If a statistic suggests a person who loves zucchini will also hate every cat owner she meets (note: this is not true at all), you don't want to spend your life running away every time a date has a photo of a kitty in his or her wallet.
This can be a little daunting because you want to say the right thing, avoid saying too much or too little, and do whatever you can to get a reply.
OKCupid did a little analysis of which first messages receive the most replies and what they have in common.
First, write well and avoid netspeak like "ur" and "wat." Second, avoid missing apostrophes and simple misspellings. They tend to receive lower reply rates, and those low reply rates plummet as the compliments become more extreme.
Dating isn't easy and love isn't a science, but the judicious application of statistics to your dating life may make the difference between a Saturday night alone and a fun night out.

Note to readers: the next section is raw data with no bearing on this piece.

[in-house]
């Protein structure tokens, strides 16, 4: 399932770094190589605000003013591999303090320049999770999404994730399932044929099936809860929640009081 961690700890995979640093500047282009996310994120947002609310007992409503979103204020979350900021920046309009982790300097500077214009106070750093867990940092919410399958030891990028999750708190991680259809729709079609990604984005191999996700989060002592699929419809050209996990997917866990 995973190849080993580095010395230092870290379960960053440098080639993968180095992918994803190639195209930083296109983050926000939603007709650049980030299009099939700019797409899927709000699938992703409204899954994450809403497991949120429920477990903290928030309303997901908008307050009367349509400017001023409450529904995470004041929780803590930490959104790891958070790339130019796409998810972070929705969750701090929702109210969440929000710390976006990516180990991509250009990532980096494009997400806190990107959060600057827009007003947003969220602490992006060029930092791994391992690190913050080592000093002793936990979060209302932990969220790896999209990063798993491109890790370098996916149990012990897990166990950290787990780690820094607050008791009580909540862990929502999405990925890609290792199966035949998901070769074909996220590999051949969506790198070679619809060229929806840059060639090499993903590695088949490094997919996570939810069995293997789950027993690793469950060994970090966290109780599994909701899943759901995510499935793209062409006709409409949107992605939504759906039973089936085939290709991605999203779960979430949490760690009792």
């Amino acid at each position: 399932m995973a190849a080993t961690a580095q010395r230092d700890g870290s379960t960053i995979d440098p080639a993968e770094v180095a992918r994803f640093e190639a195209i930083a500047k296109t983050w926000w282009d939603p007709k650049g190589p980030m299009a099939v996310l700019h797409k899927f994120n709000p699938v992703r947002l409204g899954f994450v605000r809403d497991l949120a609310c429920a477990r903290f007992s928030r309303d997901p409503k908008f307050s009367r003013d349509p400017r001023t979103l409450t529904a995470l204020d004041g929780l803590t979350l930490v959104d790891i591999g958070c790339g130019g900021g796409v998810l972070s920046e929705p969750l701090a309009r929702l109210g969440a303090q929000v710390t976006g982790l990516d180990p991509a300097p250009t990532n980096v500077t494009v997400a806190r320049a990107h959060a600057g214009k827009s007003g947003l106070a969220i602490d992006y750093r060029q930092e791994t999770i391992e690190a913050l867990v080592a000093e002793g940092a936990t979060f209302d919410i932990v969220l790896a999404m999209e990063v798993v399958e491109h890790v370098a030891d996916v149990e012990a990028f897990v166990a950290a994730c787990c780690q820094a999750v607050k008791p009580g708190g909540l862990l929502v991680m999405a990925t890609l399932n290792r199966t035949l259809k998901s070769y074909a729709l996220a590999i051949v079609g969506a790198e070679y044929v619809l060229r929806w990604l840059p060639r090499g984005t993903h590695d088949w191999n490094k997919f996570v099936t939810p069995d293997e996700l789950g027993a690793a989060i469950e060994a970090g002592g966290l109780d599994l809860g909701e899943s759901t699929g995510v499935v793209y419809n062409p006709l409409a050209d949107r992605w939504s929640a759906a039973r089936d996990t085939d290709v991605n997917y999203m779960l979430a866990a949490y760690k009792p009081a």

Here's a look at a few dating trends, studies, and statistics that may help improve your love life, both on and offline.
I've spent the last year or so going on a dates that went poorly for a variety of different reasons.
That led to a lot of frustration, so I started to keep track of my own behavior in order to figure out what, if anything, I was doing wrong.
I also looked for statistics and studies that offered advice about compatibility, how people approach various dating situations, what expectations I should have, and so on.
With the help of popular dating site OKCupid's blog, Psychology Today, and a few other helpful sources, I was able to learn quite a bit about navigating the dating world.
This post is an in-depth look at how that information helped me and may be able to help you, too.
While there are many positive things you can take away from a scientific look at love, it's important that you remember that people are unique and easily defined by statistics.